The Hutchinson News from Hutchinson, Kansas on November 22, 1924 · Page 10
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November 22, 1924

The Hutchinson News from Hutchinson, Kansas · Page 10

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Hutchinson, Kansas
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Saturday, November 22, 1924
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Page 10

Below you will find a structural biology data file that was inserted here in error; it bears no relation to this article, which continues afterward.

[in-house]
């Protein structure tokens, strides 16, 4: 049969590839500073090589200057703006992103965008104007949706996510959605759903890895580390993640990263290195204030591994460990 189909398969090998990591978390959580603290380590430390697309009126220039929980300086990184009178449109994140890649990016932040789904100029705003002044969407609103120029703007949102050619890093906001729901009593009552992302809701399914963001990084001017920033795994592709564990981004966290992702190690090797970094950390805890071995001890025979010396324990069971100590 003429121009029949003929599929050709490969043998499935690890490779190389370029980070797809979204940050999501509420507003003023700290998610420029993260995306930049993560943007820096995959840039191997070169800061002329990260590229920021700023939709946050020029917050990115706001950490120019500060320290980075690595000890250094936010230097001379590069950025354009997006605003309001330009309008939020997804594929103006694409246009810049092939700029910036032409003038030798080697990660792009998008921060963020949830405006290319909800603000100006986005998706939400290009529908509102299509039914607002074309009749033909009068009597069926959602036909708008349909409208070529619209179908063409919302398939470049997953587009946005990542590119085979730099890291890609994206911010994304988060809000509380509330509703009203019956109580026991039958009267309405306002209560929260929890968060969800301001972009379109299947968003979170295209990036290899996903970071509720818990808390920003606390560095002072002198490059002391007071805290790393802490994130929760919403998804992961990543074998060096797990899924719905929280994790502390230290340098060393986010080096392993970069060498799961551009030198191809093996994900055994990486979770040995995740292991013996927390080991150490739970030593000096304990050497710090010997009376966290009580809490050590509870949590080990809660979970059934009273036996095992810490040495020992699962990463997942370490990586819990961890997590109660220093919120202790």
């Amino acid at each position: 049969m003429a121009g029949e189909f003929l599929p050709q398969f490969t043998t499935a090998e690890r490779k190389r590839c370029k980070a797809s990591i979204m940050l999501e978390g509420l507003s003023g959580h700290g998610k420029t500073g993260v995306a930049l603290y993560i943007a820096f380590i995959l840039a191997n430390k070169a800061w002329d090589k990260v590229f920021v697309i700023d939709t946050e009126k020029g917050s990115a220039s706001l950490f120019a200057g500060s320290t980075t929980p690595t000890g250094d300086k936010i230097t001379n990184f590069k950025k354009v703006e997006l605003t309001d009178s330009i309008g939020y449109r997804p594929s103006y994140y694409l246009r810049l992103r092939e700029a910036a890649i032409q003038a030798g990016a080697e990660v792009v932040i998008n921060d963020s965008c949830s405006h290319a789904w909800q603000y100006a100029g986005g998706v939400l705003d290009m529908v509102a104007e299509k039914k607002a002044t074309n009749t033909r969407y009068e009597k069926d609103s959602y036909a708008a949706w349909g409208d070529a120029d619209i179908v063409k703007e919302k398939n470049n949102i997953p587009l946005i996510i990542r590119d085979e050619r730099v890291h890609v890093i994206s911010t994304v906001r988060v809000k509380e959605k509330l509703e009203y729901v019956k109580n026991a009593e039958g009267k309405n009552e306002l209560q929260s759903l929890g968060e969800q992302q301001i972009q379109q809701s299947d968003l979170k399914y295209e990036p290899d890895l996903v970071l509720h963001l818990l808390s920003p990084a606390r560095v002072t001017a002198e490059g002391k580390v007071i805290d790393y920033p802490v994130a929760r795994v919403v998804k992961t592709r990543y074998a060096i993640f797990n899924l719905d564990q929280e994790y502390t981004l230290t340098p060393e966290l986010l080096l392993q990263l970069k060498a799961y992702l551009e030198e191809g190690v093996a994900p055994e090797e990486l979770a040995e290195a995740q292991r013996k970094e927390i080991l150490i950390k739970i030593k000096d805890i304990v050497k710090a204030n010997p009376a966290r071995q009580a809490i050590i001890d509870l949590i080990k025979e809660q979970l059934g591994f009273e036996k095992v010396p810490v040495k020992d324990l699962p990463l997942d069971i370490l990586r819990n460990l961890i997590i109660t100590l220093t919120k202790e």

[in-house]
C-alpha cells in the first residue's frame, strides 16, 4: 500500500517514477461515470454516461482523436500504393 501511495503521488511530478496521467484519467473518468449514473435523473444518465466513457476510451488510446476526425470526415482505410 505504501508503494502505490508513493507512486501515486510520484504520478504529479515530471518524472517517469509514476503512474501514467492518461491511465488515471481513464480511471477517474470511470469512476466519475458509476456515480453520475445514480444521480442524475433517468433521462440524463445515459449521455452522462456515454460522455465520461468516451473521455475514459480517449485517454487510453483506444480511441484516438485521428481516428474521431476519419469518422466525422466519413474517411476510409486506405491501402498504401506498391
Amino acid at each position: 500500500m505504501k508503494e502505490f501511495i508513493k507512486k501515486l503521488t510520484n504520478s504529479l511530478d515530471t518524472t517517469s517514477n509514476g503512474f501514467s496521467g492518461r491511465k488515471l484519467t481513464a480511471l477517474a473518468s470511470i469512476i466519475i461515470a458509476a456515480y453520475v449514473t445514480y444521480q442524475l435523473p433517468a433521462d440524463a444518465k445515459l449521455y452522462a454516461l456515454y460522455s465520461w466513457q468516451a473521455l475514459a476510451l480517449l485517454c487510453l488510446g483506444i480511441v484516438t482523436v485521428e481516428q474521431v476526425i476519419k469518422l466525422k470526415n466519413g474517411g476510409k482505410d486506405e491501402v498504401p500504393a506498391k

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sat PAGE TRW THE HUTCHINSON NEWS SATURDAY. NOVEMBER 21. YM ALONG AUTOMOBILE ROW PARKING PROBLEM MUST BE SOLVED Main Street Never Intended For the Parking of Cars, Declare! Chief of Police. "Action niiint ultlinutcly bii taken ID limit Die lime allowed for parking curs on Miiln Mreet." <le-! i-.larecl Chief of Poll™ V. K. Lous. "Mulu Mreet WHS never intended us a permanent Htorugo pluee for ears. The present r.uHtom,o-f car owners of leaving ilielr ears parked i*ll day long on Main street, blutikx the si reel for shoppers and also hinders the trafl'ie Hlong the btreet." t'lilef l.oiii5 believes i.hat a lime limit should be. inado for parking on Main slreut and al*o that u parkinc: space should he marked off In the center o[ each block for the use of delivery com only. Parking In that space he Ihlnka should be limited Ici'lU minutos. Too Much Double Parking. "The ivay it Is now, tha traffic otflci-rs are constantly having trouble wllh delivery men and shopper.}, who are continually violating the double parking ordinance, when they stop llielr car hack of .Ntlio row of parked, cars, while they run Into a Htore for a lew minutes," explained Chiet Lone. 'Double parking blocks the ordinary traffic and In tho caBO if an emergency when the fire trucks have to rush through the fitreots, it Jiiight cause the loss of life. "Some of the merchants, who suffer most from loss of business by blocking the parking In from of their stores, are the worst offenders when it comes to leaving their ears paiked on Main street, all day 1OIJ£. Use Street for Storage, "Husiness men, prolosslonal men ,ui.| office employees snould realize that when they use the ipace iu imm of the stores to jiark nieir i ars, they are iwiKiug it more difficult for people to do melr shippiut; iierc. and in ftomd cases miL 'lit. iir'ie,,!. o'.ii-oi-tiwu people from I'omiim heie to shop. Choppers c|o not enjoy carrying their iiuicii.isi's for several blocks, and when they are lolled to do uiut they riiuurally think less of tins ell}." Not Safe to Light Maich to Look Into Moior Car Radiator Water will not explode, but v lien a ::eiK 'lous supply of . aU'ohol h.t;, bci-n nddeil to the water in flu; radiator of. a motor car it's entirely different. I!. ('. Jiur-I, a traveling fciih-Mnai! "1 iMdfie City, i a recovering from lujui-ies result- jn^ s.'i'iji; da>s a^o when In 1 t!ioaf;h:l"i iy lighted a match u .-,> o if the radiator of ills ear 1M,—dc-( more v ,:il "t'. ' Alcotiol had he. u phiicd in the iioiiatui of lh>. car. Hard driiie:: into a *;n;ili io-.\n in till* I'l'lllory had heated I be ' •mlellts o: III"' nidia'ur ami . ii I.-M lit'.llf.;!,! perhaie. iic ci ilic .a.,r li.el i,oi,,..i .nei IM::! NIC supply •-It' li ii i • jilvll ishfli. Tor a mwnciit he fori,'.»l about ihe al- ohoi also heated and t -i i.piiii. in ;hi torm of KHH. He sia'h-d tie- examination and lie i'taiue (lue.i n tuatcii l^niied ihe al'.'olio) fiime^, (aiisine an c.phciue. Mr. Hurst ^uflered paint el inn ii.-- ahouf I he face. Alcohol Tested For Motor Fuel I-II i.i h uui'tiiimi\ <' L'ligiui.<TB lmv<-' '".MMi cxpprimonting with al- tohul as ;>n i,!d to niulor ririvinc. This has IIPMII tint tintj^ruwtli ot n f«ar that the iv;uh,r inilnmntiv i'u>-l m>w jn Ufst' in lltut iijitl OUHM" r.^vui'^'itn i-onutrW. consist i n t? mo.-ily i>r h'.'iizul, is li»*f*uninn t*(:ui (V• and ht>yumi t he I'iiK'.minl jvurlt c) ilrivt -iN. Tho rc-sult has htriMi u wiOf Sv *iiri.*h for on :ilcnholl«/ cmiitnunpi i in, 1 Wi .r.ld hi.- <)n-;*p aiii) ;• tuuni. i\' h<UU<v. limn tlu. 1 pi'?*- Sow (hi* • uiiim'' 1 !'- iUiiiouuco ri)v;TV m' uit ;t)fnlin!fc f\Mn |>omi'.] v liirh thi.-y IK \V-VK' > uuM w>-H h*' rultiliu-<l i;- :i nuu'«' <'t:niioniiinJ MOlnr fii* I. !' is ^.ti it I in 1M- K*S.^ Jikoly to )Jiu ')ii' i- Itnoi-MuK and '.n fiv^ inoi'r iir.Wufir. ,\.. yi*i, ih" jirif' of ihls iiK'l is lti^'h-r iliun 1. wo. I'oi' U-'nvtil in today. TOLEDO HAS CHAUFFEUR POLICE Penr Kromenacker, a "C hauffeur-Cop," on Duty. Toledo, O.. Nov. 22—"Chnuffer- eops" are guarding the live* of school children here. Fourteen taxi drivers of the Toledo Transfer Company guide traffic at busy corners near schools before and after classes are dismissed nt nppolnted hours each day. The city Is too poor to provide I raffle officers at each school, and the lives. of many children were placed In Jeopardy until the transfer company offered the services of Its drivers. The chauffeur-policemen are on duty on school day* early In the morning, at noon and In mid-afternoon. FORDING THROUGH THE BLUE GRASS REGION Rev. D. C. Shields, former pastor of tho Methodist church at Haven, has been making an extensive trip via Ford, throuiih Ihe land of blttegrass and tobacco—-In Kentucky, Tennessee and southern Mi- noifl. Ill u letter to K. D. Headier, of the Haven Journal, he gives some notes of his trip: "Our caravan consisted of two Fords and seven people, and a well-filled lunch box. I might say here lliut ft the lunch box did not stay "well-filled" very long. V>'o crossed the Ohio river at Evnuse vlllo and spent Hie night in a tourist camp at Henderson, Kentucky. The camp is located on the hank of tlie river, which at this place, iB one-half mile wide. There viifi a new- moon ami I sat on the bank until lornr In the niclit. drinking in the beauty of the scene. A sternwheeler pushing n large barge loaded -with coal went by, leaving in Us wake a long trail of moon-lit waters, like a path of silver. • Moonlight In Kentucky. "From up tho river came the sound of singing accompanied by a banjo. The muslo came from a party of colored folks out tor an evening. From down the river came the sonnd of thewhlBlle of a steamboat. From a wooden stretch came the mournful notes of a whip- poor-will. "The moon wont down, the Indiana shoro became a dark line like a cloud on tha horizon, and I turned In or the night, thankful that God mads this.world so beautiful. "Early next morning we were on our way.' The road waa good and we had hopes of reaching our destination In time for supper, when we came to a slRn which Is the bane of all tourists, "Detour," Was there ever a good detour? This was the w,oi '8t ono I ever -drove over. It was about twenty miles In length and It took us three hours to make It While it was tha worst SIX USES FOR MOTOR BUS. New York, Nov. 15—A. J. I)ros8enu, director of the National Chamber of Commerce, outlines the following profitable useafor motor buses when linked with electric railway operation: 1. In thin traffic regions, where business does not warrant Investment In railway equipment. 2. In heavy traffic areas to handle local passengers. 3. In light traffic hours wlion costs of power station operation can be saved. •I. In developing now territory, as feeders to rail routes. a. In city transportation, to meet public demand for bus service. 6. In internrban transportation, to meet public demand for bus service. UNCLE SAM HAS OWN CAR detour I evor'drove over It was the best marked, proving my contention that nothing Is ever so bad but what it might be worse, Our route took us through Madlson- vllle, Hopklnsvllle and Murry. These towns are the centers In what Is known as the "dark tobacco belt of Kentuoky. Land of the Night Ride* "It was in this region that tfie Night Riders operated a few years ago, destroying tobacco J^eds and fields in order to limit the yield ot tobacco and thus Increase the price. A very drastic measure, but it seemed to be effective. One tobacco farmer told me they would realize from $100 to $150 per acre this year. But this was an exceptional year. I had heard of the "dark tobacco belt" andvaupposed It was so named because it was largely grown by colored people, but l learned It is the kind of tobacco raised that gives the name. They were cutting ami curing the crop as we passed through. "We crossed to Cumberland and Tennessee rivers, both beautiful rivers, on primitive ferry boats just large enough to hold two Fords. I said "primitive" boats. While the boats were primitive, the means of propulsion was modern. Gas launch, es placed alongside the ferry boat. •While between these two rivers it began raining on us. A slow, drizzling rain, the first we had since leaving Kansas, and we stopped Cor the night at Murry, 76 miles from our destination. But No Trouble. "The trip home was uneventful. No mud, no engine or tire trouble, in fact the only trouble experienced wala trying to keep warm one night when the thermometer went down to tho frost line. A cot and a side tent Is no substitute for a The Nctu Studebaker STANDARD SIX SEDAN $1595 Oar of die 15 new SCtulebtkers,._ price from $1125 to $2860 (AU Jrru.v> /. o, bjacuny) Know what's underneath the paint before you buy Room for More Cars. Tire companies in the t'niteil States are prepared for a lire oul- nu^ to supply a registration of 110.•00,OUO ears a year according to tire manufacturer}-. These wou'd • 'ijulre about (i.'i.Oou.iHiO tires a -•.mr, they say. Financial writer says lower taxes are not in sight, ngTeeltiK wim us that all tuxes are out of sight. i SUNDAY IS WORST i TRAFFIC DAY • Sunday has been found to he the most dangerous day for ' motoring, according to a survey i of nearly ./KM) localities made 1 by the National Automobile 1 Chamber of Commerce. | Thursday and Monday. fol- ; low, respectively. In the number of auto accidents. The most dangerous period during the day Is betweon I and 5 In the afternoon. ^TOU wouldn't think of buying a bouse X without first knowing how it is bui)t and tha quality of materials used. In selecting a piece of furniture you are sure to find out whether it iu solid wood or veneer. Yet many people who exercise care in most purchases buy automobiles without even lilting the hood or knowing about the hidden qualities of body and chassis construction that really determine one's satisfaction with a closed car. * • « We want you to lmow about the unseen qualities of the new Studebaker Standard Six Sedan. Down underneath its superb body finish is a sturdy framework of carefully selected ash, glued together and fastened in place by screws —not n&iled. Ash is scarce and expensive, but Studebaker uses it because it best combines proper weight and strength. Upholstery is genuine mohair of hi4h ouaJ/ry. Various grades of mohair look much alike^— the big difference is in the quality. Beneath this mohair covering are many nests of cushion springs, padded with heavy burlap, upholstery cotton and curled hair. Almost. any car seems comfortable on the showroom floor, but it's quality such as this that makes the Studebaker Standard Six nnuda comfortable after years of service. The same standards of excellence are maintained throughout the body and chassis. In the engine, for example, the crankshaft is completely machined on all surfaces, a practice that results in the smooth, quiet, vibra- tionlcss performance that characterizes all Studebaker cars. • . * • Judged solely on what your eye can see—in beauty of line and finish and exterior refinements—the Studebaker Standard Six Sedan will command your instant approval But go deeper than that Compare its hidden,-vital qualities—its design, materials and workmanship—with cars selling for hundreds, of dollars more. Studebaker never compromises—never uses a substitute for genuine quality. Studebaker has been building quality vehicles for 72 years. Come in and let us tell you the "inside story" oi the Studebaker Standard Six Sedan. Clark Motor Co. 110-112 West 2nd St. STUDEBAKER Washlnrton, Nov. 22.—They call It "Bruce's Chariot.!' Really the car bolongs to Uncle Sam. But C. S. Bruce of the Bureau of Standards operates It— which Is no mean teat. This government-owned flivver— unlike any other automobile In the world—la made up of 90 pieces of apparatus that tell the complete story ot what happens to a car when It's running. The apparatus on "Bruce's Chariot" tells such things as the number of explosions In each cylinder, the number of revolutions of ouch whc-1, the weight ot the air used by the engine, just how much work the piston does In aucklng In nlr and gas, and other vital facts. The stove-plpo apparatus seen above Is used to measure wind velocity and to obtain wind protection. The car Is bolng used In government tests—with a view to Improving motor efficiency and performance. warm house and a good bed when it gets cold. Most tourists will tell you ot their gas and oil consumption. I kept no record. Neither did I keep a record of our expenses. I started to, but found It was taking too much ot the joy out ot the trip so I threw uway paper and pencil and paid out my money like a millionaire traveling incognito, and enjoyed tho trip. "I feel like a much traveled man. for on this trip we were In California—Mo., Cadiz—Ky., Paris—Tenn., Cairo—111., and through Egypt, all in one ot the "ten million." continuing to turn at a normal speed,''duplies Its power at what corresponds to a very low gear at tho start, and at nn Increasingly higher gear as the speed Increases, until direct drive Is reached. As there is nelthor differential nor gearshift tho driver has only to start, let in his clutch and step on tho accelerator. The amount of gas nlorie determines the power applied, and the speed Is depend- end upon the power required to move the car. 80 Miles Per Gallon. A three-wheeled auto, In England, is snld to be capable of running 80 miles on n gallon of gasoline, II Is run by a two and three-fourths horsepowor motor. SS .B0 for an Aft*. A public auction at Bnyonne, N, .7., resulted In the sale of a Hint popular car for $(M)0. It Is believed to be tho lowest prico ever pnlil for an auto. Monoxide Warning. » Now coma the annual warnings agalns'. carbon monoxide poisoning from fuel fumes. These come especially from running the auto engine within a closed garage. Dangerous Speed. Even with perfect brakes, It takes an average car goins at 30 miles" an hour from 95 to 100 feet to stop. Yet many brakes ere imperfect, police will testify. For Late Sleeper*. Salona, Okla., has a sympathetic feeling toward late sleepers. It has a law prohibiting motorists to honk their horns within the city before 8 in the morning. Safety Epigram. A safety slogan seen on a state highway—"Our roads are wide and wide and smooth while some motorists are narrow and rough." 15 Miles Gallon E 58 Miles per Hour E. 25 Miles* 8 Second^ "Bruce'a Chariot." End of Gear Shift Aim of Engineers The death of the genrsliltt lu automobiles often has been announced, but the funeral'has never taken place. The latest advance notice of the passing of the gearshift and the B'fterential la a com- pllcatcd'mechanism shown first at last year's nuto salon, and exhibited again In perfected form this year by one of tho best manors of France. It has been tried for two years on trucks and some test cars, hut probably won't get on the market until next year. It Is a series of ratchets automatically thrown into action progressively as the car gains speed so that the motor, Set aside a barf hour at ymir earliest convenience to try out the greater four-cylinder re- suits delivered by the new Maxwell models. Packed Into those few minutes will be more ' fine motoring—from every phase of riding and driving—than you ever imagined could be extracted from a car of the good Maxwell class, regardless of price. Maxwell-Chrysler engineers deliberately set about to develop all the latent possibilities of four-cyiinder design. We can promise you 25 miles to the gallon, 58 miles per hour and an acceleration that sweeps you from 5 to 25 miles an hour in 8 seconds. These are only a few of the greater results. But we want you to render the verdict yourself of your own knowledge. Ride in these new models and tell us what you think. THE DICK HULLAND MOTOR COMPANY Chrysler SALES AND SERVICE Maxwell 19 First East Phone 476 ASSOCIATE DEALERS Geo. M. Compton Jolly and Harden > Lamed, Kans. Stafford. Kans. MAXWELL Their Amazing New Value HUDSON Super-Six COACH Now *1395 Was *15<X> Freight and Tax Extra The Coach is now priced below all comparison. It is the greatest value in Hudson-Essex history. Largest production of 6-cylindef closed cars in the world makes possible these price reductions. Hudson- Essex alone have resources to create this car and this price. Everyone knows the Coach represents highest closed car value. Not merely because it exclusively provides "Closed Car Comforts at Open Car Cost." Even more important is the outstanding value" in the Hudson and Essex chassis, famous for performance distinction and" reliability not equalled by many costlier cars. No car at or near the price rivals the Coach in actual proof of value— which is sales. ESSEX Six COACH "945 Was 'looo Freight and Tax Extr* Largest Selling 6-Cylinder Closed Car in the World TH1S ls A STUDEBAKER YEAR Hutchinson Motor Car Co. Distributors HUDSON' und ESSEX Cars Phone 271 1O4-10O-108 Second West ( \